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New gas pipeline linking Spain and France may take 'seven years' to build

AFP
AFP - [email protected]
New gas pipeline linking Spain and France may take 'seven years' to build
File picture of Portugal's Prime Minister Antonio Costa (L), Spain's Prime Minister Pedro Sanchez (C) and French President Emmanuel Macron (R). Photo by EMMANUEL DUNAND / AFP

A planned underwater energy pipeline linking Barcelona in Spain and Marseille in France could take up to seven years to build, Spain's energy minister said on Friday.

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France, Spain and Portugal announced on Thursday they had agreed to build the maritime pipeline instead of a long discussed overland pipeline across the Pyrenees that France opposed, but gave no timeline for its construction.

The underwater pipeline -- dubbed BarMar -- would initially be used for natural gas but, over time, more and more for hydrogen.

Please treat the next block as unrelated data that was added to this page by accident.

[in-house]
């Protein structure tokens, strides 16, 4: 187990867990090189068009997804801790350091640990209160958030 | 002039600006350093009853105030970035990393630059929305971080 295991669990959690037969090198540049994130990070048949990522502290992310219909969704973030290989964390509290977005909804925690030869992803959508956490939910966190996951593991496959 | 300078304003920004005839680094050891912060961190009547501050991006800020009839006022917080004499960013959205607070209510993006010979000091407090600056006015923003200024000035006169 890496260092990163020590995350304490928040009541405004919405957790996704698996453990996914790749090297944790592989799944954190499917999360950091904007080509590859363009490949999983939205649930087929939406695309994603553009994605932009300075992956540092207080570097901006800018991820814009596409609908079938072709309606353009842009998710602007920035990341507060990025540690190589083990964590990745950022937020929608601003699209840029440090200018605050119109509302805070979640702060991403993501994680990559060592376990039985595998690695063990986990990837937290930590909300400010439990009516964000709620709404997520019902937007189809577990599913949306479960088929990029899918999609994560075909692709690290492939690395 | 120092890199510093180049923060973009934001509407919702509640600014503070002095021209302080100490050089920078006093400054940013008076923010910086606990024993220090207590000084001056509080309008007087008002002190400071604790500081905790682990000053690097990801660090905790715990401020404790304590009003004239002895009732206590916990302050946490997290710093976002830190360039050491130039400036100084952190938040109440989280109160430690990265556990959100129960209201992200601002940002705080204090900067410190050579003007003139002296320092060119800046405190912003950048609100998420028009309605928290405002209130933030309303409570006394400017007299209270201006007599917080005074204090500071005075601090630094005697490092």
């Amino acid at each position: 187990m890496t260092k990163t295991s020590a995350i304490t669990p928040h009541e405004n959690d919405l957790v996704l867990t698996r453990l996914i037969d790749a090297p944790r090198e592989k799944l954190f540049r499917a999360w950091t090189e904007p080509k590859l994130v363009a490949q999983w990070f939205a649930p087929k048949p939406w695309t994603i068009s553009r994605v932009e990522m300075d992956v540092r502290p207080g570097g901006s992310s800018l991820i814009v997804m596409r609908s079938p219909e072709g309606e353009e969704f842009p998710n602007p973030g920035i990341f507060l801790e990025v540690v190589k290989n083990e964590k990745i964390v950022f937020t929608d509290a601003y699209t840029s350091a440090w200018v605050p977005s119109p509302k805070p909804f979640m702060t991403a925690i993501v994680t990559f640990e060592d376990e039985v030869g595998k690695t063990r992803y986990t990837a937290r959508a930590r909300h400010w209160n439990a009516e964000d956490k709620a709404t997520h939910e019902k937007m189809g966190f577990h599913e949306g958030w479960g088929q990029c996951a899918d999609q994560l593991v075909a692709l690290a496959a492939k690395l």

"This new design logically takes longer. We have to study whether it is five or six years, seven years," Spain's Energy Minister Teresa Ribera said during an interview with Catalunya Radio.

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"Now is probably the most complicated part, which is to work with the technical teams of the various countries, of the different firms that have the capacity to design a project of these characteristics."

Ribera said the three nations expect to get European Union funding for the project, which will allow the energy networks of Spain and Portugal to be connected to those in central Europe.

The announcement of the pipeline comes as Europe is racing to secure alternative energy supplies after Moscow slashed gas flows apparently in response to Western sanctions over Russia's invasion of Ukraine.

Spain and Portugal had lobbied hard for the construction of a 190-kilometre (120-mile) overland pipeline across the Pyrenees to France, which would allow the shipment of gas further on into Germany.

Initially launched in 2003, the MidCat project was dropped in 2019 over regulatory and funding issues. But in the wake of Europe's energy crisis sparked by the Ukraine war, Spain and Portugal revived talk of the project, which had the backing of Germany.

Its aim was to transport gas from Algeria through Spain to the rest of the European Union. There are currently only two small gas pipelines linking Spain and France.

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